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Tiresias: The Ancient Mediterranean Religions Source Database



111
Aelius Aristides, Orations, 50.49-50.50
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Intertexts (texts cited often on the same page as the searched text):

11 results
1. Hebrew Bible, Deuteronomy, 34.4-34.5 (9th cent. BCE - 3rd cent. BCE)

34.4. וַיֹּאמֶר יְהוָה אֵלָיו זֹאת הָאָרֶץ אֲשֶׁר נִשְׁבַּעְתִּי לְאַבְרָהָם לְיִצְחָק וּלְיַעֲקֹב לֵאמֹר לְזַרְעֲךָ אֶתְּנֶנָּה הֶרְאִיתִיךָ בְעֵינֶיךָ וְשָׁמָּה לֹא תַעֲבֹר׃ 34.5. וַיָּמָת שָׁם מֹשֶׁה עֶבֶד־יְהוָה בְּאֶרֶץ מוֹאָב עַל־פִּי יְהוָה׃ 34.4. And the LORD said unto him: ‘This is the land which I swore unto Abraham, unto Isaac, and unto Jacob, saying: I will give it unto thy seed; I have caused thee to see it with thine eyes, but thou shalt not go over thither.’" 34.5. So Moses the servant of the LORD died there in the land of Moab, according to the word of the LORD."
2. Homer, Iliad, 10.496-10.497 (8th cent. BCE - 7th cent. BCE)

10.496. /him the thirteenth he robbed of honey-sweet life, as he breathed hard, for like to an evil dream there stood above his head that night the son of Oeneus' son, by the devise of Athene. Meanwhile steadfast Odysseus loosed the single-hooved horses and bound them together with the reins, and drave them forth from the throng
3. Cicero, Republic, 6.10, 6.12 (2nd cent. BCE - 1st cent. BCE)

6.10. Post autem apparatu regio accepti sermonem in multam noctem produximus, cum senex nihil nisi de Africano loqueretur omniaque eius non facta solum, sed etiam dicta meminisset. Deinde, ut cubitum discessimus, me et de via fessum, et qui ad multam noctem vigilassem, artior quam solebat somnus complexus est. Hic mihi (credo equidem ex hoc, quod eramus locuti; fit enim fere, ut cogitationes sermonesque nostri pariant aliquid in somno tale, quale de Homero scribit Ennius, de quo videlicet saepissime vigilans solebat cogitare et loqui) Africanus se ostendit ea forma, quae mihi ex imagine eius quam ex ipso erat notior; quem ubi agnovi, equidem cohorrui, sed ille: Ades, inquit, animo et omitte timorem, Scipio, et, quae dicam, trade memoriae. 6.12. Hic tu, Africane, ostendas oportebit patriae lumen animi, ingenii consiliique tui. Sed eius temporis ancipitem video quasi fatorum viam. Nam cum aetas tua septenos octiens solis anfractus reditusque converterit, duoque ii numeri, quorum uterque plenus alter altera de causa habetur, circuitu naturali summam tibi fatalem confecerint, in te unum atque in tuum nomen se tota convertet civitas, te senatus, te omnes boni, te socii, te Latini intuebuntur, tu eris unus, in quo nitatur civitatis salus, ac, ne multa, dictator rem publicam constituas oportet, si impias propinquorum manus effugeris. Hic cum exclamasset Laelius ingemuissentque vehementius ceteri, leniter arridens Scipio: St! quaeso, inquit, ne me e somno excitetis, et parumper audite cetera.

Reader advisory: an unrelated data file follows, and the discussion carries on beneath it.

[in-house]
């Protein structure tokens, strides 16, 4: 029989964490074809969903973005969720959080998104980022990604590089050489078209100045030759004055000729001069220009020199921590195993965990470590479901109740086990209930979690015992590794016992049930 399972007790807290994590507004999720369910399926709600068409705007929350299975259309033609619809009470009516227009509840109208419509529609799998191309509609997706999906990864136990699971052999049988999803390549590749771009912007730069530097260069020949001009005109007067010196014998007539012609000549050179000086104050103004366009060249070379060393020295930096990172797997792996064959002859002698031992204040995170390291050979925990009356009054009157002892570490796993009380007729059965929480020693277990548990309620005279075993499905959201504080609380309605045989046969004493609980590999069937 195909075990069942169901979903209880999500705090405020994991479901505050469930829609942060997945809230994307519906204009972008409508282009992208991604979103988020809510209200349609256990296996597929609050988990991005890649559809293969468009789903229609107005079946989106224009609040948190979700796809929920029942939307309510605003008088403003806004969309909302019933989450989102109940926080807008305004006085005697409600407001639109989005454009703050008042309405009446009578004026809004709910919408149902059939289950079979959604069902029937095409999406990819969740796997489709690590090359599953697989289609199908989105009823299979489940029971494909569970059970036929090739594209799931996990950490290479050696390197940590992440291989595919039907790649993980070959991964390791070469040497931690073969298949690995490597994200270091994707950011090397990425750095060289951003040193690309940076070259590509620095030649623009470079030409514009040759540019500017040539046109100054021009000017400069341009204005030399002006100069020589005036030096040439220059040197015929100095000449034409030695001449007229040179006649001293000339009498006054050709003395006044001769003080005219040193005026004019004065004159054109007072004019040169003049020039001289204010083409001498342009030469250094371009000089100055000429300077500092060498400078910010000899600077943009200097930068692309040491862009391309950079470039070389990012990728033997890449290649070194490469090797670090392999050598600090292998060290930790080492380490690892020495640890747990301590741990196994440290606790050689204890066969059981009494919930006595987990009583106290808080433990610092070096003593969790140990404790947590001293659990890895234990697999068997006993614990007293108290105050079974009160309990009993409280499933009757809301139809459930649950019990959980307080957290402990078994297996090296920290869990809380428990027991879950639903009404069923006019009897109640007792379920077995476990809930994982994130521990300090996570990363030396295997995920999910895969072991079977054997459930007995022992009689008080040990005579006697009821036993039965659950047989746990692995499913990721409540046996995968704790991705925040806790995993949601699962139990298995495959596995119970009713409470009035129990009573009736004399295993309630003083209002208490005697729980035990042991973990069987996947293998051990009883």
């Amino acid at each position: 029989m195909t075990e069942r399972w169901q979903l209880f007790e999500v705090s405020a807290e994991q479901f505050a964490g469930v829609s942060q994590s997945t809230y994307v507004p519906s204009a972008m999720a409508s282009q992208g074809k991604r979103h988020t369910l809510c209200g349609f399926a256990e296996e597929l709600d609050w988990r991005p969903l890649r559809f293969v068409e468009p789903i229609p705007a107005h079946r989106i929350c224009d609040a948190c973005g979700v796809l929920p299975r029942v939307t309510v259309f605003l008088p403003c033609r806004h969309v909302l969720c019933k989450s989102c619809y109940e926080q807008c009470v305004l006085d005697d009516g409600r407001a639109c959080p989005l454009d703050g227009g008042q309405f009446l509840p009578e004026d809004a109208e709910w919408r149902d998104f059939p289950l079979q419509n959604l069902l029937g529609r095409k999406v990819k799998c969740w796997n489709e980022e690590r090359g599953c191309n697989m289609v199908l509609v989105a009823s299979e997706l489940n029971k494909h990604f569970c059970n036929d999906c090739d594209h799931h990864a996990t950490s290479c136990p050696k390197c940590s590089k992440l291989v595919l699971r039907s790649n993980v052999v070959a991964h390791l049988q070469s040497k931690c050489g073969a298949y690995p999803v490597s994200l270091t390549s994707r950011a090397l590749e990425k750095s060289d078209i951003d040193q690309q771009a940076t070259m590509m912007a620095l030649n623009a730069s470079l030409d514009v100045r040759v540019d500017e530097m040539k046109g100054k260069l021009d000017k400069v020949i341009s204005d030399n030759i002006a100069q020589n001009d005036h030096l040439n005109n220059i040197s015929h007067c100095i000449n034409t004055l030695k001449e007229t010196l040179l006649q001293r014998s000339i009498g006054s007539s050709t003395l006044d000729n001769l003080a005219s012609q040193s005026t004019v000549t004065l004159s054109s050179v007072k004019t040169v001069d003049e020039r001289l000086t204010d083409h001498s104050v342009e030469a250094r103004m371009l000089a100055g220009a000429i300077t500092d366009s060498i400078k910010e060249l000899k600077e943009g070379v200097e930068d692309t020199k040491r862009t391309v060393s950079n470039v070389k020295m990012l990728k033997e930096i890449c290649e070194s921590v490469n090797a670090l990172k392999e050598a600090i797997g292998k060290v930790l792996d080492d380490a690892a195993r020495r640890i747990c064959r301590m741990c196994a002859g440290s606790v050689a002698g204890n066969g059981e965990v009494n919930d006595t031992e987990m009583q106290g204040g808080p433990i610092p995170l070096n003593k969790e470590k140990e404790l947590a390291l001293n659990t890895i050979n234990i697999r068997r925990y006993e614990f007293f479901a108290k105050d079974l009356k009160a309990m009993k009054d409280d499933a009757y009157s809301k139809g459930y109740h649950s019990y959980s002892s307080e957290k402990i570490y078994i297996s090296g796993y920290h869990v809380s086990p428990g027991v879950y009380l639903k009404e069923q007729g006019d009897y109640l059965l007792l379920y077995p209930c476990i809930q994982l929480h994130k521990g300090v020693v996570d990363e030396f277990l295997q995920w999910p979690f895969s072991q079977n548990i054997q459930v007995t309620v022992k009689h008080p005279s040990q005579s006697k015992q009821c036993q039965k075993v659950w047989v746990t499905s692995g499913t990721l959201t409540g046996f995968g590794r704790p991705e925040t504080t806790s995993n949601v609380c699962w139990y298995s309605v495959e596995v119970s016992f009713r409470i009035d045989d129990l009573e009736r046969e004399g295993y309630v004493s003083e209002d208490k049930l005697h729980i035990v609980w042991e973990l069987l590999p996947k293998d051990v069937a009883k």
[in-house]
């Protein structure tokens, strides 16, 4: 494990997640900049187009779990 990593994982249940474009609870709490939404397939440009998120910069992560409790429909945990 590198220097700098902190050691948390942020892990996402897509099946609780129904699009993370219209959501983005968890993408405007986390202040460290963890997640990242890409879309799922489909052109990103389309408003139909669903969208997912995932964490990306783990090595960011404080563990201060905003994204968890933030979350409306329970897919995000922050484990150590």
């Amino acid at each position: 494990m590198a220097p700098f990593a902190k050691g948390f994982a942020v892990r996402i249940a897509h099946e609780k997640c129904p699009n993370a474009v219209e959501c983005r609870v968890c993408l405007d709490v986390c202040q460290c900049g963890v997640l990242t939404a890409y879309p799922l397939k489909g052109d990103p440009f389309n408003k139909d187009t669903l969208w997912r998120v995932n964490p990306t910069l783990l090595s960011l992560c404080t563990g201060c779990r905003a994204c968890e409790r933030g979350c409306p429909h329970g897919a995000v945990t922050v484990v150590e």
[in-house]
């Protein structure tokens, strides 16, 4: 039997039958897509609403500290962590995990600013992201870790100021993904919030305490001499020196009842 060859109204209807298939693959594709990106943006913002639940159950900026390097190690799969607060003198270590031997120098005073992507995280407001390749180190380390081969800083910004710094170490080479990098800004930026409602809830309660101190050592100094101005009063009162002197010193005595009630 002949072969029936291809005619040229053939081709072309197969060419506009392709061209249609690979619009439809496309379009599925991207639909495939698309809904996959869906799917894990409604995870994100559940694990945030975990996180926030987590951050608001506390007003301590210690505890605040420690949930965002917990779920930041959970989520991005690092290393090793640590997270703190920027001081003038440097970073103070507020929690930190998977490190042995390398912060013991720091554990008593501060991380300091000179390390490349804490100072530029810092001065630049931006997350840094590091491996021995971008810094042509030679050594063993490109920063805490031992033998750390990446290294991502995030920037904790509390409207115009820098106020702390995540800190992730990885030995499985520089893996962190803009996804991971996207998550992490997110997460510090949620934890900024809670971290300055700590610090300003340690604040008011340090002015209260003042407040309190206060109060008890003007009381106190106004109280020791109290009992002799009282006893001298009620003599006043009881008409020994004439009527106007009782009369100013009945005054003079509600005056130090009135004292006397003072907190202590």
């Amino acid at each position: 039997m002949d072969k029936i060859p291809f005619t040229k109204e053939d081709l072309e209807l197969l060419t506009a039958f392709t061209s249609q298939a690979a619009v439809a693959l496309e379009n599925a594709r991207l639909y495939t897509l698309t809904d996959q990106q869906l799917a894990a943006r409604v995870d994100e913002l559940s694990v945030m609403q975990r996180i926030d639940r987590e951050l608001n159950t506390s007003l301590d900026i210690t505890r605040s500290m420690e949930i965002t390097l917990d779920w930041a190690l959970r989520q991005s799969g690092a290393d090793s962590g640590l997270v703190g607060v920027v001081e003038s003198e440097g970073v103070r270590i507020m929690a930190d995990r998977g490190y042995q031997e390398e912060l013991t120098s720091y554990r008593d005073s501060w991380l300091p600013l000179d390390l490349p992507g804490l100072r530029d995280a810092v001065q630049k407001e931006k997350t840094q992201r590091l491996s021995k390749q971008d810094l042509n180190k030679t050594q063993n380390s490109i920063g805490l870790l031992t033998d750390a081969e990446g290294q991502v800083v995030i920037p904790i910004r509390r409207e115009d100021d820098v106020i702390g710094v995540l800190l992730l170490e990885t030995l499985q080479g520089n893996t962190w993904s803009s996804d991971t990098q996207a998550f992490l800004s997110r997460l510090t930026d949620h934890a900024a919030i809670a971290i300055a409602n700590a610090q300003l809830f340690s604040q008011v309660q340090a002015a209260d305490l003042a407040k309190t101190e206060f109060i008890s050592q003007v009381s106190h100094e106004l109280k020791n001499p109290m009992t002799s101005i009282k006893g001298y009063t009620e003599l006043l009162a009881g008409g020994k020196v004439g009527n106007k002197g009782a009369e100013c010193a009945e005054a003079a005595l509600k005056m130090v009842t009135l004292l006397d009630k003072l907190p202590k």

4. Vergil, Aeneis, 5.700-5.703 (1st cent. BCE - 1st cent. BCE)

5.700. he only, pierced the bird in upper air. 5.701. Next gift was his whose arrow cut the cord; 5.703. Father Aeneas now, not making end
5. Artemidorus, Oneirocritica, 2.49-2.54, 4.42 (1st cent. CE - 2nd cent. CE)

6. Plutarch, Alcibiades, 39.1-39.2 (1st cent. CE - 2nd cent. CE)

7. Plutarch, Aristides, 19.1-19.2 (1st cent. CE - 2nd cent. CE)

8. Plutarch, Julius Caesar, 63.9 (1st cent. CE - 2nd cent. CE)

9. Suetonius, Caligula, 57.3 (1st cent. CE - 2nd cent. CE)

10. Aelius Aristides, Orations, 38.1-38.3, 47.7-47.52, 47.54-47.56, 47.65, 48.1-48.4, 48.7-48.8, 48.18, 48.27, 48.29-48.33, 48.40-48.42, 48.47, 48.51, 48.68, 49.4, 49.13, 49.21, 49.23-49.24, 49.26, 49.37, 49.39, 49.43, 49.45-49.46, 49.48, 50.1, 50.5, 50.11, 50.14-50.31, 50.34, 50.38-50.48, 50.50-50.62, 50.64-50.66, 50.69-50.102, 50.106, 51.16, 51.18, 51.22, 51.24, 51.31, 51.36, 51.44-51.45, 51.47, 51.49-51.52, 51.57-51.66 (2nd cent. CE - 2nd cent. CE)

11. Apuleius, The Golden Ass, 2.4, 8.30, 11.5-11.6, 11.28, 11.30 (2nd cent. CE - 2nd cent. CE)